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SAS Tip of the Month
March 2015
(for SAS)

This month I am going to talk about dataset variable labels, and why they are useful.

There are many parts to a variable, key among them are the name of the variable (NAME), type (TYPE), and length (LENGTH). Under SAS version 8 and above the name of a variable can be 32 characters long, its type can be either Character or Numeric, and the length for a character variable can be set between 1 and 32767 characters while a numeric variable can be set between 3 and 8 (yes, some operating systems allow for 2 but not all).

There are other parts to a variable, but the three most common are the informat, format and label -- we shall look at this last part this month.

What exactly is a label and why is it used? In simple terms the label is a short descriptive text giving a more user friendly description of the variable. Take for example a very simple example, the variable WEIGHT in a dataset -- sure it tells me what the variable is (it is weight) but it does not tell me other things I may need to know like what unit it is in or when the weight data point was collected, all of this being very important information. Given that I am allowed 32 characters for a variable name I could change the variable name to reflect this information, but in most cases it is not possible to do this and it indeed impractical. So here comes the use of the LABEL statement.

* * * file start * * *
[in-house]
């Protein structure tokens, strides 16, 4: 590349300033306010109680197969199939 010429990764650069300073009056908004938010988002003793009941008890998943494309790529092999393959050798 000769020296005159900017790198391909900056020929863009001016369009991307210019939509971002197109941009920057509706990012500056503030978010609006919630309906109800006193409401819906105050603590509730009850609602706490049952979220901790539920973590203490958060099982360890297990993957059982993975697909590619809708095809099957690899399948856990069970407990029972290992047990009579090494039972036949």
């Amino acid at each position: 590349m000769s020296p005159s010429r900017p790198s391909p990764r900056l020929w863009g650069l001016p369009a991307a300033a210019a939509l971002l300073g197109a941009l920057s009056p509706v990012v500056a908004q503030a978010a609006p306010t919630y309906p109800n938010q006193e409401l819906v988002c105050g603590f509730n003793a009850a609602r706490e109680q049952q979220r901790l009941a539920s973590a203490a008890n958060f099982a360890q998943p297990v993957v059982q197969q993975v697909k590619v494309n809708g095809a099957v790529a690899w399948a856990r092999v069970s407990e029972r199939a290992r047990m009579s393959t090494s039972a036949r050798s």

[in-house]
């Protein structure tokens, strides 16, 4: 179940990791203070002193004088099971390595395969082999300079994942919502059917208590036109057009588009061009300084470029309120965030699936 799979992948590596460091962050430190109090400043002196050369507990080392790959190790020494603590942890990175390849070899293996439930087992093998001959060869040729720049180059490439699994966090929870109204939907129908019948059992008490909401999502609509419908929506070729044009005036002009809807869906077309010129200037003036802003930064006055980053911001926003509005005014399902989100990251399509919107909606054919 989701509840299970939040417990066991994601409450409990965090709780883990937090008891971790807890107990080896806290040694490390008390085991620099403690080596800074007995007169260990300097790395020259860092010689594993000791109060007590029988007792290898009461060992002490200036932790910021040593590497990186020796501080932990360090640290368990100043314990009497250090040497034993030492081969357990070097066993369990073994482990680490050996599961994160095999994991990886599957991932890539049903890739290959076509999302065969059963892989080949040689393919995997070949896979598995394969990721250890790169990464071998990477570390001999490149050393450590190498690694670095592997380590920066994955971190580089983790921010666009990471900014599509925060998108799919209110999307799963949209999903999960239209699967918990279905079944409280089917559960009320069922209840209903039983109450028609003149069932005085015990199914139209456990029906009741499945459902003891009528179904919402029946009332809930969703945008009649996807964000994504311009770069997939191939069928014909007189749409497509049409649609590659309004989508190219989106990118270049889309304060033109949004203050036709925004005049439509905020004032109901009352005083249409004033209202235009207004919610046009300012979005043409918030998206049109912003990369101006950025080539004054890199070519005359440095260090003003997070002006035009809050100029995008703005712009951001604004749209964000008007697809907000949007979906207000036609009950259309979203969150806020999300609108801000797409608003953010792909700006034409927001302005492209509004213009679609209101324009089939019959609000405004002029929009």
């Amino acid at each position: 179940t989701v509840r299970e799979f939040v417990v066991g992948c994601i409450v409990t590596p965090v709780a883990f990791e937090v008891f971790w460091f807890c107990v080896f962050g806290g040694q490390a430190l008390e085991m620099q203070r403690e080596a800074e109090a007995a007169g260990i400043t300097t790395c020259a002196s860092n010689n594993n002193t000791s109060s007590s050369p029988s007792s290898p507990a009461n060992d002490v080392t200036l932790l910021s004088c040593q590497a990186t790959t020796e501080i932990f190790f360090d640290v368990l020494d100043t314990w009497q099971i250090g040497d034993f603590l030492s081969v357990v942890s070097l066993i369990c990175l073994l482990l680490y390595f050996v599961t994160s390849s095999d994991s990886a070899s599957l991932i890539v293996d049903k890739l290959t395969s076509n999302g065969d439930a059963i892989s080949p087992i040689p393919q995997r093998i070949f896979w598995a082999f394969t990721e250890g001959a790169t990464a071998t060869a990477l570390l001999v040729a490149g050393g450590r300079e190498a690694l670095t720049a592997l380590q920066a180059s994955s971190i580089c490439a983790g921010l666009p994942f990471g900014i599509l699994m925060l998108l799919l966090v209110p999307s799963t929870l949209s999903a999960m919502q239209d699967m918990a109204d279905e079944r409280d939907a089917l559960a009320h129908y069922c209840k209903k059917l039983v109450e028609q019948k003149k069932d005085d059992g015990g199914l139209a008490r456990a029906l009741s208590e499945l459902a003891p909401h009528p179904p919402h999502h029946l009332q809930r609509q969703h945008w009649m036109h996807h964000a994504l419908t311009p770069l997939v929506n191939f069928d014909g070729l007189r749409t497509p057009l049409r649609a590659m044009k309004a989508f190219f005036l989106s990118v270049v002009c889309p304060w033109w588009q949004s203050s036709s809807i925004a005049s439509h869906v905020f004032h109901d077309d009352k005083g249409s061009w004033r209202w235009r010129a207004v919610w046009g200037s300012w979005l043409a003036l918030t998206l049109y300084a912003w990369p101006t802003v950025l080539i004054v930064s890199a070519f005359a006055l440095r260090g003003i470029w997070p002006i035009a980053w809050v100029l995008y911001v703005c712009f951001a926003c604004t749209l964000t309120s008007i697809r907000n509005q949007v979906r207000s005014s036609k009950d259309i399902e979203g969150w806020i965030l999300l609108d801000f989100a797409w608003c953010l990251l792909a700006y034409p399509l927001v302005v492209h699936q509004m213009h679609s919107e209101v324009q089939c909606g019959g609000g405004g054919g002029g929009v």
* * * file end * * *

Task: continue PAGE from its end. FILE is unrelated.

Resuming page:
The label itself can be 256 characters, including blanks, in length (40 characters if you are still using SAS version 6.xx) -- this gives us plenty of room to write a good description of the variable. Setting the label is commonly achieved by using the LABEL statement inside a datastep or the LABEL option under the MODIFY statement in the DATASETS procedure, the syntax of which is given below:

   data class; *** Include a dataset; 
      set class;
      label weight='Weight (kg) at Start of Study';
   run;

   proc datasets library=work; *** DATASETS procedure;
      modify class;
         label  weight='Weight (kg) at Start of Study';
      quit;
   run;

I personally use the datastep method if I am creating or modifying a variable inside that datastep, otherwise I use the DATASETS procedure, but is only my convention -- there is no set rule with this. Before going on to a real world example, lets first see how we would look at what labels are set, if any, inside a dataset.

The two easiest ways to look at the data is to either run a CONTENTS procedure call on the dataset, or if you have the SAS Viewer installed, look at the attributes window for that dataset.

Now lets look at a real world example where it will all come clearer. For this example I will use the dataset SASHELP.CLASS. Lets look first at the structure of the dataset using the CONTENTS procedure (will actually make a copy first so I don't overwrite the original data):

   data class; *** Make a copy of the dataset;
      set sashelp.class;
   run;
   proc contents data=class;
     *** Get structure of dataset;
   run;

Running this code we get the following output (abridged):

   Alphabetic List of Variables and Attributes

   #  Variable  Type  Len